Book of Daniel
The Book of Daniel is a book in the Hebrew Bible
Hebrew Bible
The Hebrew Bible is a term used by biblical scholars outside of Judaism to refer to the Tanakh , a canonical collection of Jewish texts, and the common textual antecedent of the several canonical editions of the Christian Old Testament...

. The book tells of how Daniel
Daniel is the protagonist in the Book of Daniel of the Hebrew Bible. In the narrative, when Daniel was a young man, he was taken into Babylonian captivity where he was educated in Chaldean thought. However, he never converted to Neo-Babylonian ways...

, and his Judean companions, were inducted into Babylon
Babylon was an Akkadian city-state of ancient Mesopotamia, the remains of which are found in present-day Al Hillah, Babil Province, Iraq, about 85 kilometers south of Baghdad...

 during Jewish exile, and how their positions elevated in the court of Nebuchadnezzar. The court tales span events that occur during the reigns of Nebuchadnezzar, Belshazzar
Belshazzar, or Balthazar , was a 6th century BC prince of Babylon, the son of Nabonidus and the last king of Babylon according to the Book of Daniel . Like his father, it is believed by many scholars that he was an Assyrian. In Daniel Belshazzar, or Balthazar , was a 6th century BC prince of...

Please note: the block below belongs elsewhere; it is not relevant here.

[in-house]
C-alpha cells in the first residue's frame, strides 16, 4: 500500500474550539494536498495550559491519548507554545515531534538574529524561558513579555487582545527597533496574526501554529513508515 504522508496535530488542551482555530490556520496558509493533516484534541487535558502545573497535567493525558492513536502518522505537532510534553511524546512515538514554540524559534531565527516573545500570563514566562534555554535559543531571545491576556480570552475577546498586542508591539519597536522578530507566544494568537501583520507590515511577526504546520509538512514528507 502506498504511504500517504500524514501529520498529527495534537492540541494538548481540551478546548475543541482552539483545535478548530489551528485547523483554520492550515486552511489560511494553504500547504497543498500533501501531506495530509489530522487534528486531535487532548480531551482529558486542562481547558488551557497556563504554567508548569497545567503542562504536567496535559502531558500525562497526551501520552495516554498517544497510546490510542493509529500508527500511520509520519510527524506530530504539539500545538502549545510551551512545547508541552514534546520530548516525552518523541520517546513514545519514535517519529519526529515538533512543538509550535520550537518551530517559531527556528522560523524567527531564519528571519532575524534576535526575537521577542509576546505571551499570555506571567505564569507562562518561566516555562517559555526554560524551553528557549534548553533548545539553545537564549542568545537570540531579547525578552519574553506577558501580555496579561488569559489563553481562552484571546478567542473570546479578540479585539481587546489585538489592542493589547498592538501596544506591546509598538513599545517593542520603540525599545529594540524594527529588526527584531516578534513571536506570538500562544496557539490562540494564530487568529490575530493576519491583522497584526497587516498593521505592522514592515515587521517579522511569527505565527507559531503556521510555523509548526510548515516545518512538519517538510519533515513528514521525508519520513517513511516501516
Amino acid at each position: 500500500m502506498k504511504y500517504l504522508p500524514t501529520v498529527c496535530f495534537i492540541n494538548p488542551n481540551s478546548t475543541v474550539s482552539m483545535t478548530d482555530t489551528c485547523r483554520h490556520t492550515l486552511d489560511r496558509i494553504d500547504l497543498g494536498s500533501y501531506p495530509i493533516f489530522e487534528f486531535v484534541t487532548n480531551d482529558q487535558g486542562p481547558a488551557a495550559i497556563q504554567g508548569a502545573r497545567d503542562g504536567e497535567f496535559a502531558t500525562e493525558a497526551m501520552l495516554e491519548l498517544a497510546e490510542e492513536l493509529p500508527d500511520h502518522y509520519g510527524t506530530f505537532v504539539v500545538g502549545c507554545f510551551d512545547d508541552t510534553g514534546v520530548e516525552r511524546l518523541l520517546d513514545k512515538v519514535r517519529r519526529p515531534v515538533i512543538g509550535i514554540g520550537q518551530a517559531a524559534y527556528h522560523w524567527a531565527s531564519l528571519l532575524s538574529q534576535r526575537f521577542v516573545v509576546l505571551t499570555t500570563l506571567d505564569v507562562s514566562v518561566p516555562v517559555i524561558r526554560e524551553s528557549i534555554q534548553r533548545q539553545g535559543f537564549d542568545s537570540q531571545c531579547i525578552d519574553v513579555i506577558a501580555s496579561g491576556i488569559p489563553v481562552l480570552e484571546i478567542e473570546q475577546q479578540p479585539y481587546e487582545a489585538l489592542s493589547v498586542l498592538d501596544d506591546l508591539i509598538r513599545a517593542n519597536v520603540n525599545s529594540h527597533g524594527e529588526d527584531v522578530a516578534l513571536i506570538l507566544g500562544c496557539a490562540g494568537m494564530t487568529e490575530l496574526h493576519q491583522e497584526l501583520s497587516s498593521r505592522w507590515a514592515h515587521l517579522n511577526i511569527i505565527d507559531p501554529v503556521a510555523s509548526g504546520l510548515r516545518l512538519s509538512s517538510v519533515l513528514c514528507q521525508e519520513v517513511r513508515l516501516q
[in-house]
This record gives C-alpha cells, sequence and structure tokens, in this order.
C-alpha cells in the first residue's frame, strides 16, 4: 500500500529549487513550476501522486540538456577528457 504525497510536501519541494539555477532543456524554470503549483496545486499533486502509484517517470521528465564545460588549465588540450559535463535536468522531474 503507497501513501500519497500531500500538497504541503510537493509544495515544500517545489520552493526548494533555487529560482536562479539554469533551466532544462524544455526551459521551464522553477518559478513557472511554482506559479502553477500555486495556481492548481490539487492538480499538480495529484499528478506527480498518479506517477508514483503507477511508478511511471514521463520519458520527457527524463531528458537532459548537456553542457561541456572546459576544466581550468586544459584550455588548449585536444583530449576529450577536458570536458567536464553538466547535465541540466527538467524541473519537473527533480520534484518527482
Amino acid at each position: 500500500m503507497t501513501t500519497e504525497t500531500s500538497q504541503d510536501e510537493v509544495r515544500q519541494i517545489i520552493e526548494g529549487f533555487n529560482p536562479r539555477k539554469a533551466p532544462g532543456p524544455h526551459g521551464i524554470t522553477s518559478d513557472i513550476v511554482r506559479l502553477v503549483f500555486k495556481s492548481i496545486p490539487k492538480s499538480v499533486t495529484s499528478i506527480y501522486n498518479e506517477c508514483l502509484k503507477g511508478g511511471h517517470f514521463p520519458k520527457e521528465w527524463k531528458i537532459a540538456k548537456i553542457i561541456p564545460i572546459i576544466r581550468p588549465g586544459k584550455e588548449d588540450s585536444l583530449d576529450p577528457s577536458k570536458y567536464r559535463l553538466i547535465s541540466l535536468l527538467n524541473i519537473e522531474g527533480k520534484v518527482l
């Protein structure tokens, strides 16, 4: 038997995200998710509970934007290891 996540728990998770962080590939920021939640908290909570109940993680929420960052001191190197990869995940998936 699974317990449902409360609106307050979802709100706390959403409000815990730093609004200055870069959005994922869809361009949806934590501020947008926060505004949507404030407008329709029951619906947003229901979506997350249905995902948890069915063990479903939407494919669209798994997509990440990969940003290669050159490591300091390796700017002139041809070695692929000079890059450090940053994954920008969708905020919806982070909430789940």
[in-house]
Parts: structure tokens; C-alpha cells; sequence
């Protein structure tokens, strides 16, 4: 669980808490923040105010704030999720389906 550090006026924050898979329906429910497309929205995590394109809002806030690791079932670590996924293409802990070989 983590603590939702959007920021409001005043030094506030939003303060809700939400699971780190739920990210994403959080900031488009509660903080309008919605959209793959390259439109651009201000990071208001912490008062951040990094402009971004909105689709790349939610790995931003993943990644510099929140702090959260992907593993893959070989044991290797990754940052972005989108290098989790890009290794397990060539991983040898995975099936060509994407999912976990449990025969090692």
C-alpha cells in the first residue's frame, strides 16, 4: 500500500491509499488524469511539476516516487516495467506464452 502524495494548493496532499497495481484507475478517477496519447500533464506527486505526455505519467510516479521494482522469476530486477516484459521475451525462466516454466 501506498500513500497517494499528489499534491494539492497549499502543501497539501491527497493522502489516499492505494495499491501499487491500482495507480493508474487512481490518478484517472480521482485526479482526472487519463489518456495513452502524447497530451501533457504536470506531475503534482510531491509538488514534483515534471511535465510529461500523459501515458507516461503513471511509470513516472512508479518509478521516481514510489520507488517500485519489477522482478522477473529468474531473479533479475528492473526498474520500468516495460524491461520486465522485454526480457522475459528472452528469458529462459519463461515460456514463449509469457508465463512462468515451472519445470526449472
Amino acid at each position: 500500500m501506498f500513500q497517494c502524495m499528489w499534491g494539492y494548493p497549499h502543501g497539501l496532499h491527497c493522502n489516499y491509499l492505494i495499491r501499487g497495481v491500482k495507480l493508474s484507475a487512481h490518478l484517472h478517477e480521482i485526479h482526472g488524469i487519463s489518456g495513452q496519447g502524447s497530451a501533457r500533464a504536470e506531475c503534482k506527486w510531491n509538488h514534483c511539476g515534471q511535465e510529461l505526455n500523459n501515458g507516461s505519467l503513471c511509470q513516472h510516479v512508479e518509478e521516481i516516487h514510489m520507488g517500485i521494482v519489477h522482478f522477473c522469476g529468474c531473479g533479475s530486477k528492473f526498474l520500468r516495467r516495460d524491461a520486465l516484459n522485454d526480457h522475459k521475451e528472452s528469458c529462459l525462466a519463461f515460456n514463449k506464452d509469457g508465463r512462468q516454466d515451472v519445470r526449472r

, and Darius the Mede
Darius the Mede
Darius the Mede is a biblical person in the Book of Daniel, Chapters 6-9, who rules over Babylon after King Belshazzar is deposed. The author of the book of Daniel indicated that Darius was about 62 years old when he was 'made king over Babylon.[5:31] He is best known for having been forced into...

. The book concludes with four Divine prophetic visions.

The introduction of the Book of Daniel is written in Hebrew, the body is written in Biblical Aramaic
Biblical Aramaic
Biblical Aramaic is the form of the Aramaic language that is used in the books of Daniel, Ezra and a few other places in the Hebrew Bible and should not be confused with the Aramaic translations of the Hebrew Bible known as targumim....

, then the Masoretic text
Masoretic Text
The Masoretic Text is the authoritative Hebrew text of the Jewish Bible and is regarded as Judaism's official version of the Tanakh. While the Masoretic Text defines the books of the Jewish canon, it also defines the precise letter-text of these biblical books, with their vocalization and...

 concludes the book with a return to Hebrew.